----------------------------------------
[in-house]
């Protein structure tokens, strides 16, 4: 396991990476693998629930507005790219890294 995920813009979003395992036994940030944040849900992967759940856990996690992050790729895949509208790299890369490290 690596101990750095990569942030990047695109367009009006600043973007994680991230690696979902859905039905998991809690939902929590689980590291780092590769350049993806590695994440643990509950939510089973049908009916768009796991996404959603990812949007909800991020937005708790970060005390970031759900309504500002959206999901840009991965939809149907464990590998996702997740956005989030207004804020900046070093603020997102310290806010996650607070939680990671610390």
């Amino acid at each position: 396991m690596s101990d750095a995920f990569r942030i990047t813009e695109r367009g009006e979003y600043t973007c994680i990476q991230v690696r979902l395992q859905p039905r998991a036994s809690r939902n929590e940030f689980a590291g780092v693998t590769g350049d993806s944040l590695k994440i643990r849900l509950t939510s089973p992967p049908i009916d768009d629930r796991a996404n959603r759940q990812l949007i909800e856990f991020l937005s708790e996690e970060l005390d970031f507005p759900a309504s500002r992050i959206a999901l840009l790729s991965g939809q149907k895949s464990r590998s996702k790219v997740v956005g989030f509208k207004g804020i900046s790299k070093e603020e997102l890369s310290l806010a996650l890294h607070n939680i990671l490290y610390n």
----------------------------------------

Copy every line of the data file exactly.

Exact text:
[in-house]
């Protein structure tokens, strides 16, 4: 396991990476693998629930507005790219890294 995920813009979003395992036994940030944040849900992967759940856990996690992050790729895949509208790299890369490290 690596101990750095990569942030990047695109367009009006600043973007994680991230690696979902859905039905998991809690939902929590689980590291780092590769350049993806590695994440643990509950939510089973049908009916768009796991996404959603990812949007909800991020937005708790970060005390970031759900309504500002959206999901840009991965939809149907464990590998996702997740956005989030207004804020900046070093603020997102310290806010996650607070939680990671610390």
């Amino acid at each position: 396991m690596s101990d750095a995920f990569r942030i990047t813009e695109r367009g009006e979003y600043t973007c994680i990476q991230v690696r979902l395992q859905p039905r998991a036994s809690r939902n929590e940030f689980a590291g780092v693998t590769g350049d993806s944040l590695k994440i643990r849900l509950t939510s089973p992967p049908i009916d768009d629930r796991a996404n959603r759940q990812l949007i909800e856990f991020l937005s708790e996690e970060l005390d970031f507005p759900a309504s500002r992050i959206a999901l840009l790729s991965g939809q149907k895949s464990r590998s996702k790219v997740v956005g989030f509208k207004g804020i900046s790299k070093e603020e997102l890369s310290l806010a996650l890294h607070n939680i990671l490290y610390n």